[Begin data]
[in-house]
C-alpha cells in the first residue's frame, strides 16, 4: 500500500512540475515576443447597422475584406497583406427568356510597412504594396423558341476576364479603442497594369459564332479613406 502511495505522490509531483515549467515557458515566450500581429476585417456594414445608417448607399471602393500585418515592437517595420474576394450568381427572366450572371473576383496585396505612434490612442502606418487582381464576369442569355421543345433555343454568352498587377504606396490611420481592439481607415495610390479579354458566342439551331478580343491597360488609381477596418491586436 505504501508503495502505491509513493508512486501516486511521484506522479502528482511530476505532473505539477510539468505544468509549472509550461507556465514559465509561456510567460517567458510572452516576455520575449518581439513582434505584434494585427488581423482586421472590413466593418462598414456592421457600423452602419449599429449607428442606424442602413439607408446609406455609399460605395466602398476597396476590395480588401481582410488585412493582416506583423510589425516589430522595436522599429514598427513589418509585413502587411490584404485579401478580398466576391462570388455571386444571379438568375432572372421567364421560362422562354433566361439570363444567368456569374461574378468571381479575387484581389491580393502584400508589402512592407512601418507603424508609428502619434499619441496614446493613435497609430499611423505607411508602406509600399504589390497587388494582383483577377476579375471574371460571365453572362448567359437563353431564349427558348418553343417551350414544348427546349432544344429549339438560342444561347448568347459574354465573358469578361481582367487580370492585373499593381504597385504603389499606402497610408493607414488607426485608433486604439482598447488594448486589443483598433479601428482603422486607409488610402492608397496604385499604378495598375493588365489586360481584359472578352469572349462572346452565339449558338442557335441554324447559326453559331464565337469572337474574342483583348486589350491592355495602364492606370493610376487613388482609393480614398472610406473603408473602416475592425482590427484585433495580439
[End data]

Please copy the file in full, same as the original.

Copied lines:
[in-house]
C-alpha cells in the first residue's frame, strides 16, 4: 500500500512540475515576443447597422475584406497583406427568356510597412504594396423558341476576364479603442497594369459564332479613406 502511495505522490509531483515549467515557458515566450500581429476585417456594414445608417448607399471602393500585418515592437517595420474576394450568381427572366450572371473576383496585396505612434490612442502606418487582381464576369442569355421543345433555343454568352498587377504606396490611420481592439481607415495610390479579354458566342439551331478580343491597360488609381477596418491586436 505504501508503495502505491509513493508512486501516486511521484506522479502528482511530476505532473505539477510539468505544468509549472509550461507556465514559465509561456510567460517567458510572452516576455520575449518581439513582434505584434494585427488581423482586421472590413466593418462598414456592421457600423452602419449599429449607428442606424442602413439607408446609406455609399460605395466602398476597396476590395480588401481582410488585412493582416506583423510589425516589430522595436522599429514598427513589418509585413502587411490584404485579401478580398466576391462570388455571386444571379438568375432572372421567364421560362422562354433566361439570363444567368456569374461574378468571381479575387484581389491580393502584400508589402512592407512601418507603424508609428502619434499619441496614446493613435497609430499611423505607411508602406509600399504589390497587388494582383483577377476579375471574371460571365453572362448567359437563353431564349427558348418553343417551350414544348427546349432544344429549339438560342444561347448568347459574354465573358469578361481582367487580370492585373499593381504597385504603389499606402497610408493607414488607426485608433486604439482598447488594448486589443483598433479601428482603422486607409488610402492608397496604385499604378495598375493588365489586360481584359472578352469572349462572346452565339449558338442557335441554324447559326453559331464565337469572337474574342483583348486589350491592355495602364492606370493610376487613388482609393480614398472610406473603408473602416475592425482590427484585433495580439